Drugs that dampen down the physiological prompts for allergic reactions in the body may had a protective benefit, researchers suggest.
Atopic diseases like asthma or eczema may increase the risk of osteoarthritis by nearly 60%, a new study has revealed.
In the retrospective cohort study, researchers looked at about 117,000 people with allergic asthma or eczema (average age 52; 60% women) and 1.25 million people age-matched controls over eight years and found the risk of developing osteoarthritis was 58% higher in those with allergic asthma or eczema than it was among those without atopic disease.
This trend was even more noticeable among the 4000 people with both allergic asthma and eczema, who were twice as likely to develop osteoarthritis as those without atopic disease, said researchers in the Annals of the Rheumatic Diseases.
Close to 12,000 people with allergic asthma alone were 83% more likely to develop osteoarthritis over the eight years than those with chronic obstructive pulmonary disease, a lung disease that doesn’t involve allergic pathways.
The researchers acknowledge various limitations to their findings, including reliance on insurance claims data for part of the study – these didn’t include information on potentially influential factors, such as BMI, previous joint injury or physical activity levels.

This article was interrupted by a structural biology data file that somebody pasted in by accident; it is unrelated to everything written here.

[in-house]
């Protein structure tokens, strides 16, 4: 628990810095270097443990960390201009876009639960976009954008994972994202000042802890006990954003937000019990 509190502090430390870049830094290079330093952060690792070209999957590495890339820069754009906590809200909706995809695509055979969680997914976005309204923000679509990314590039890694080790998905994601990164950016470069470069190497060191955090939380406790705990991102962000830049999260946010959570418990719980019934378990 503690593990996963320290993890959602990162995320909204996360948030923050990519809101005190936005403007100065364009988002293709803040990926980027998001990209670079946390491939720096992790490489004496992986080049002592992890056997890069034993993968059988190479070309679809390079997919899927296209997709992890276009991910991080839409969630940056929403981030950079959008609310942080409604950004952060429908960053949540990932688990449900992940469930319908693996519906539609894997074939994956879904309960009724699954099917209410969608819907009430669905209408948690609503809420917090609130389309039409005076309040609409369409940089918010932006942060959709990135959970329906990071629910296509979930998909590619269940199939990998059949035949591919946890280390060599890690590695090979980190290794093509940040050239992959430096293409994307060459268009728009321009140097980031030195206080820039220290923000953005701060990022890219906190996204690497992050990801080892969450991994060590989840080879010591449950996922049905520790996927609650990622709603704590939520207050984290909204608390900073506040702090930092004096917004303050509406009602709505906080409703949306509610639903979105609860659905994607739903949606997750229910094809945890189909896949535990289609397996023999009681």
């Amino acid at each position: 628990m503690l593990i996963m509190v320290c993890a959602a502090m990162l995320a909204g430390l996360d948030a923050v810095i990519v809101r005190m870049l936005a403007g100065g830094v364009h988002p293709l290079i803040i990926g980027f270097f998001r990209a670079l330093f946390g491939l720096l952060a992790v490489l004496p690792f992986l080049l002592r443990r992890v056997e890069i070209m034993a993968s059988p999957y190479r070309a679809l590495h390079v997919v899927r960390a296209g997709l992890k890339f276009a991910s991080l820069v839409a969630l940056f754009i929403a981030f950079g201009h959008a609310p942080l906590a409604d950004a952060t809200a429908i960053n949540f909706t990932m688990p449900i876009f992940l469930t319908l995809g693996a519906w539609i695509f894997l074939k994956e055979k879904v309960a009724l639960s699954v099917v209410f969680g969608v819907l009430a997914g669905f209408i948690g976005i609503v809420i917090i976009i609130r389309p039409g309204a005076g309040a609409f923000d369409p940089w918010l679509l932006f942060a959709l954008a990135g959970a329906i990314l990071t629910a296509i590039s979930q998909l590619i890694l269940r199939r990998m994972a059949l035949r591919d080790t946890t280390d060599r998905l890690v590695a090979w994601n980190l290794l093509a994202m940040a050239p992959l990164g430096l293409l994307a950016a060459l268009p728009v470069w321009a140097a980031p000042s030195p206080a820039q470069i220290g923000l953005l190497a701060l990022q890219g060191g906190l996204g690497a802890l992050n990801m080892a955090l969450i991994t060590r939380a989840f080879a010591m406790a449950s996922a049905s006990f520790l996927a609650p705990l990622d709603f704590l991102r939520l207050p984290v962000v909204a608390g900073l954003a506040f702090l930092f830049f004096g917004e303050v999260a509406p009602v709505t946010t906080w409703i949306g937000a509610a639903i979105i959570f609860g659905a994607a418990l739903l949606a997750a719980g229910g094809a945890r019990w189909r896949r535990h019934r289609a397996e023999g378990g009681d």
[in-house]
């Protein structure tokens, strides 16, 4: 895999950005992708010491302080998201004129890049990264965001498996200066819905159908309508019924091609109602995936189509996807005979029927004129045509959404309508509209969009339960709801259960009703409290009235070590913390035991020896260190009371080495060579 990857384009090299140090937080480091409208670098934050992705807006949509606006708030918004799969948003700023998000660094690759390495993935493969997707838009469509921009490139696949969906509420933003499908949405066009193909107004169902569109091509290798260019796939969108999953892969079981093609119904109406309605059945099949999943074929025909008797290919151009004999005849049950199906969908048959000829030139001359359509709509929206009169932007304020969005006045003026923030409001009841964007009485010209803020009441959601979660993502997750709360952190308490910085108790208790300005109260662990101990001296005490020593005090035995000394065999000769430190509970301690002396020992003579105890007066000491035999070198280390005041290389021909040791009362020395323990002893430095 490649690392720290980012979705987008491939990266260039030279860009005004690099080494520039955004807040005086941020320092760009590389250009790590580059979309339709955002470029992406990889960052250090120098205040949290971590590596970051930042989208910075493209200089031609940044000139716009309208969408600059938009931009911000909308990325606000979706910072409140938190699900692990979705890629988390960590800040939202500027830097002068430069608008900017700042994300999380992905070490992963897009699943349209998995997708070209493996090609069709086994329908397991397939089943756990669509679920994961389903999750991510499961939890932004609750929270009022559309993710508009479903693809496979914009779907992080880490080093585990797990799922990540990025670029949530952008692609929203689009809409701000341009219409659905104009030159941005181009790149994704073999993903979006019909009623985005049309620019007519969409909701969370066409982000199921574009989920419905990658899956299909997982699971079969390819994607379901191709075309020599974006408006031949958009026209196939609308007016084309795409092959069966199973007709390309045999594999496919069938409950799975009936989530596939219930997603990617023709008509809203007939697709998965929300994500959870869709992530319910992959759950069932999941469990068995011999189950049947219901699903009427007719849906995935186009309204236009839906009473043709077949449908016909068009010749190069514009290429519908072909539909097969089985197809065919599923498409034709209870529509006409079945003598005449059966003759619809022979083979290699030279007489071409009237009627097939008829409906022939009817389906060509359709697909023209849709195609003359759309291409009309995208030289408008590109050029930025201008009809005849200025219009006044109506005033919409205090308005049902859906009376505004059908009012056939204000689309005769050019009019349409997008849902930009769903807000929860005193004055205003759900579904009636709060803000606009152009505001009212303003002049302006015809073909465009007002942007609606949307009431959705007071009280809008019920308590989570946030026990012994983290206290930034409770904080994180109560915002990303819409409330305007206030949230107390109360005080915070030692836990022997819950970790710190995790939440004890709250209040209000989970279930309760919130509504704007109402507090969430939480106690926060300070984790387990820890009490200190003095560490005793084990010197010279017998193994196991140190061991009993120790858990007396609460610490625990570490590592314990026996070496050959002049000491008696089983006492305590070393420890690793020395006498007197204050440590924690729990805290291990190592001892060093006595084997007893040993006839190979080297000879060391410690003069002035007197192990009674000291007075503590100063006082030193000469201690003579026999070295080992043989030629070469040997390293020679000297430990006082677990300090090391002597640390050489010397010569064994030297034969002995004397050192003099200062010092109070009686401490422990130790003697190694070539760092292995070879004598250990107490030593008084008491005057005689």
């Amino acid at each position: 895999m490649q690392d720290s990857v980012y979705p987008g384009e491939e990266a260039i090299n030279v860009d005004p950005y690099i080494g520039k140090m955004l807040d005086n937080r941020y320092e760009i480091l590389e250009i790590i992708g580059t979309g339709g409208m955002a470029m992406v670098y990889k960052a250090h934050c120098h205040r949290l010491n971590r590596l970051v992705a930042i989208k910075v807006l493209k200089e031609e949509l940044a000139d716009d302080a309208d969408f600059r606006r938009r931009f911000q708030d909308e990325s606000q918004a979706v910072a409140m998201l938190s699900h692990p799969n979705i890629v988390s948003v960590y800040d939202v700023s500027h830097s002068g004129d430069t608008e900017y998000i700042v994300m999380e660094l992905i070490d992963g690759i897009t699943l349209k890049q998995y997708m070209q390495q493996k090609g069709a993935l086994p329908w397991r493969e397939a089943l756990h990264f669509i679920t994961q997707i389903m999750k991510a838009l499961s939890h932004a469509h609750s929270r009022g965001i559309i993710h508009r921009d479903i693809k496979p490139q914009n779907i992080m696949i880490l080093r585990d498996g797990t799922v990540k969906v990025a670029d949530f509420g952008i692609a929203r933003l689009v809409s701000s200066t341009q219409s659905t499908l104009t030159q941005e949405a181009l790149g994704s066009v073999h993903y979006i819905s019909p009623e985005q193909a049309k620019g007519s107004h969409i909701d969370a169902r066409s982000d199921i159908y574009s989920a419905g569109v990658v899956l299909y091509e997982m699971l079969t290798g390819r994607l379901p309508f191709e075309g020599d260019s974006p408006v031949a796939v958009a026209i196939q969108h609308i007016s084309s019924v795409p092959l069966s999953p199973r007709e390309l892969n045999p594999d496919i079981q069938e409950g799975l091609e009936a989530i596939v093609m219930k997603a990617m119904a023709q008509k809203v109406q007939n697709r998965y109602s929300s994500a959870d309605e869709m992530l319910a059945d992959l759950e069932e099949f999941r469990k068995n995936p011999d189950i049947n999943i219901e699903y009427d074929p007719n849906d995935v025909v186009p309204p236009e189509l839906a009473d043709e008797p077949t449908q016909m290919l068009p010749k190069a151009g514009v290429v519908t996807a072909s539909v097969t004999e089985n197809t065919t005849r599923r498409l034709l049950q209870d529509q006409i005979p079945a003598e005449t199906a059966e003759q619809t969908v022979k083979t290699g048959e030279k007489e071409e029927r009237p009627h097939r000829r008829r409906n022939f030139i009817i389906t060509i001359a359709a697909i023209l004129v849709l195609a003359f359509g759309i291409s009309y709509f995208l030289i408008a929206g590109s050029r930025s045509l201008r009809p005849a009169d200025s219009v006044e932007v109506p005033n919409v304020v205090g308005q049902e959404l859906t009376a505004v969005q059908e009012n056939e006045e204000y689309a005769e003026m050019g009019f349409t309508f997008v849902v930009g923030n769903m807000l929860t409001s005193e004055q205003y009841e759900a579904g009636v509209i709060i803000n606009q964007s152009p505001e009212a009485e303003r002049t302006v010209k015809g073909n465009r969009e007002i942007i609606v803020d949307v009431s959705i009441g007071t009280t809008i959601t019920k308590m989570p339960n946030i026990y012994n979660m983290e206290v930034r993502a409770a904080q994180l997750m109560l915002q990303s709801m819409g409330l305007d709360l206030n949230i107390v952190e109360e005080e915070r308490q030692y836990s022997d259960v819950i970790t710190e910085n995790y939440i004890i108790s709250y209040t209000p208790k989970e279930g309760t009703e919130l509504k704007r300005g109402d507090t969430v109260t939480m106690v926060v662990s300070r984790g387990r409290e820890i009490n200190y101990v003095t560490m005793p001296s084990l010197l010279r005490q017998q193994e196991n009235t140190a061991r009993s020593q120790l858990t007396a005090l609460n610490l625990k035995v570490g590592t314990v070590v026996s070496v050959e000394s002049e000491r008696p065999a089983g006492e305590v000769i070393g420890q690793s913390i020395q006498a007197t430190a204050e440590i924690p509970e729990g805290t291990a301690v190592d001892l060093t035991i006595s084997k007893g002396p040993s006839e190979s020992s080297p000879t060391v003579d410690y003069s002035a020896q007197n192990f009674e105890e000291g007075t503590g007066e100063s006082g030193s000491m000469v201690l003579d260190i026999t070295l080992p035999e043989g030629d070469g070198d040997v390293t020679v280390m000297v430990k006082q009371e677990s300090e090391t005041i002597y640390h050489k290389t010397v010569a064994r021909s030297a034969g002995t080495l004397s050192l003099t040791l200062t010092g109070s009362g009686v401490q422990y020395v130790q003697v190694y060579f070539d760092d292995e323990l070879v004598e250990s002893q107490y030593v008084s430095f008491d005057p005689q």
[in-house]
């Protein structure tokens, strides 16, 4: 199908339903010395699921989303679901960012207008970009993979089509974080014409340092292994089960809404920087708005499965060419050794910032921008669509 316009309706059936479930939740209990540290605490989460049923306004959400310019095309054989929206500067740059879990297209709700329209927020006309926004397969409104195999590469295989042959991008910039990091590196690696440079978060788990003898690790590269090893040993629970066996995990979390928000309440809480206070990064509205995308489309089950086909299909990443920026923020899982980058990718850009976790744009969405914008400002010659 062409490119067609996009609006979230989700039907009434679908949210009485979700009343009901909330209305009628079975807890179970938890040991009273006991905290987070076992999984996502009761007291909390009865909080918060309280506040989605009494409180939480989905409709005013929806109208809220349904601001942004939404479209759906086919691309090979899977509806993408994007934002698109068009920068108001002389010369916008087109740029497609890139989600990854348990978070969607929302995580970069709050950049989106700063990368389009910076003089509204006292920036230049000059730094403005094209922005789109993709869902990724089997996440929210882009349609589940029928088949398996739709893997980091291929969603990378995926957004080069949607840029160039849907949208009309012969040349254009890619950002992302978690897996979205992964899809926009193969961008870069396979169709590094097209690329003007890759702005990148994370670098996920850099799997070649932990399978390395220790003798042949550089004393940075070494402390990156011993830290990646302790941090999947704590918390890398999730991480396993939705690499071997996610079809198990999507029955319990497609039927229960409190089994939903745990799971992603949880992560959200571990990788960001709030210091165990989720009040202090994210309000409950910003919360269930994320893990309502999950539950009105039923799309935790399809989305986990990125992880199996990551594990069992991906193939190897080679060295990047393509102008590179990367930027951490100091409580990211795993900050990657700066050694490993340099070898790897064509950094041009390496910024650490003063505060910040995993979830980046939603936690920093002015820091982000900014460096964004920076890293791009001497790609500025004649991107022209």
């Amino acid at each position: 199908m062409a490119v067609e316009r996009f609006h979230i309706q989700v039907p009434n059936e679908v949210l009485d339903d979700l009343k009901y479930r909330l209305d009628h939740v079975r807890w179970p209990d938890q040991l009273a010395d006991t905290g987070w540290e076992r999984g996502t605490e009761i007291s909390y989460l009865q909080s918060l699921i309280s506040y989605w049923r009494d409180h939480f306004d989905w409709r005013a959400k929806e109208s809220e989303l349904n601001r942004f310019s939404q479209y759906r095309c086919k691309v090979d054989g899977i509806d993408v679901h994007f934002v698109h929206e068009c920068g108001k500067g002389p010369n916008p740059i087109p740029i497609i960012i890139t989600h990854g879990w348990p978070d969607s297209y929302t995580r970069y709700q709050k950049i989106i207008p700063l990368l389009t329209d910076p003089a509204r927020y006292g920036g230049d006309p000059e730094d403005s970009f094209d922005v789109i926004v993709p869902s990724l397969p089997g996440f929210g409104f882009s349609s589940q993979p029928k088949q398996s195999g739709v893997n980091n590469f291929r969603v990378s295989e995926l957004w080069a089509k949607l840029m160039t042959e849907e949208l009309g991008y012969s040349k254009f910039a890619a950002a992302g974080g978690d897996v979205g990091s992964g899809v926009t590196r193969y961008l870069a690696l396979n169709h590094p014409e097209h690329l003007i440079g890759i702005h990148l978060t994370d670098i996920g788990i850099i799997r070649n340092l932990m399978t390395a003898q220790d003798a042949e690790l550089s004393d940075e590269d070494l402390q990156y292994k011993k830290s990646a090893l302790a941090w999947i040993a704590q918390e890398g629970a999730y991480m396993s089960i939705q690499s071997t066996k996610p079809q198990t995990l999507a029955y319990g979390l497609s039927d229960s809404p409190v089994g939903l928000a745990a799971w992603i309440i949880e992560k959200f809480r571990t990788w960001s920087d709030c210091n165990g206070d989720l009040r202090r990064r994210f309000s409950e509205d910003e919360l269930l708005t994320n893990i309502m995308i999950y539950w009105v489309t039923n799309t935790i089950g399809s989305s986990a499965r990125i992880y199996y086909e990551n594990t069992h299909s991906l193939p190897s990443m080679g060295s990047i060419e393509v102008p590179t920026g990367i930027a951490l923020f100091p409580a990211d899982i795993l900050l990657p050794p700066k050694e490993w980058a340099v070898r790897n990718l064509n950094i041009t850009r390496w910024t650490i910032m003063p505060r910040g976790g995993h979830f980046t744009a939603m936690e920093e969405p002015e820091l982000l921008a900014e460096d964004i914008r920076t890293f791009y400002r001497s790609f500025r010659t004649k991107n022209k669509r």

Nevertheless, the researchers concluded that patients with atopic disease have an increased risk of developing osteoarthritis compared with the general population.
“The association between atopic disease and osteoarthritis is supported by recent observations that mast cells and type II cytokines may play important roles in the pathogenesis of osteoarthritis broadly, not just in patients with atopic disease,” the study authors wrote.
The researchers said their findings provided further support for the use of drugs that dampen down the physiological prompts for allergic reactions in the body to lessen this risk.
“Mounting evidence suggests that activation of … mast cells and inflammatory chemicals [cytokines] involved in allergic reactions may have key roles in the development of osteoarthritis,” the authors wrote.
Lead author Dr Matthew Baker, from Stanford University, told Allergy & Respiratory Republic that while the research didn’t investigate ways to modify disease risk, previous research supported the use of treatments that inhibit mast cells and allergic cytokines to treat or prevent OA.
“In prior work, we have found that both atopic and non-atopic patients with osteoarthritis have increased numbers and activity of mast cells in the joint contributing to osteoarthritis pathogenesis,” he said.
“Thus, we are hopeful that pharmacological interventions directed against mast cells and their mediators or activators [such as tryptase, histamine, Immunoglobulin E] could help all patients with osteoarthritis, not just atopic patients.”
Dr Baker pointed to another study, presented at last year’s EULAR meeting, that found the use of antihistamines was associated with reduced structural progression in knee osteoarthritis.
“Our findings provide further support for the concept that allergic pathways may contribute to the development of osteoarthritis.
“If this is indeed true, non-atopic patients may also benefit from the use of treatments that inhibit mast cells and allergic cytokines to treat or prevent osteoarthritis.”
“We are hopeful that any number of drugs that work to inhibit mast cells or mast cell products [such as histamine] will reduce the incidence of OA in these patients, but this needs to be studied in a prospective manner,” he told ARR.